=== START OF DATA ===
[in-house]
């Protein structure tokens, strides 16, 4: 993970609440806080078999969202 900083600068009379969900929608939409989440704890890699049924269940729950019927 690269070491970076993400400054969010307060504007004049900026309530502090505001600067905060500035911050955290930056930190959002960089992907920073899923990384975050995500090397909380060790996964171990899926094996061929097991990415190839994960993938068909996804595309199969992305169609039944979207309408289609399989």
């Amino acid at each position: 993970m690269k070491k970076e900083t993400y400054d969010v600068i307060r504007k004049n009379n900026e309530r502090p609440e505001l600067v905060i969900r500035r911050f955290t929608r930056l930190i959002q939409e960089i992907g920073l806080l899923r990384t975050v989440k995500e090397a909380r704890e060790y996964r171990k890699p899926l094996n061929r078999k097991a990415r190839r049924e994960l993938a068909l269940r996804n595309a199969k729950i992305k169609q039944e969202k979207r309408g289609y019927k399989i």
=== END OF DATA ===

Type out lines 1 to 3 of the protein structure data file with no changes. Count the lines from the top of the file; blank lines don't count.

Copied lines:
[in-house]
């Protein structure tokens, strides 16, 4: 993970609440806080078999969202 900083600068009379969900929608939409989440704890890699049924269940729950019927 690269070491970076993400400054969010307060504007004049900026309530502090505001600067905060500035911050955290930056930190959002960089992907920073899923990384975050995500090397909380060790996964171990899926094996061929097991990415190839994960993938068909996804595309199969992305169609039944979207309408289609399989």
């Amino acid at each position: 993970m690269k070491k970076e900083t993400y400054d969010v600068i307060r504007k004049n009379n900026e309530r502090p609440e505001l600067v905060i969900r500035r911050f955290t929608r930056l930190i959002q939409e960089i992907g920073l806080l899923r990384t975050v989440k995500e090397a909380r704890e060790y996964r171990k890699p899926l094996n061929r078999k097991a990415r190839r049924e994960l993938a068909l269940r996804n595309a199969k729950i992305k169609q039944e969202k979207r309408g289609y019927k399989i």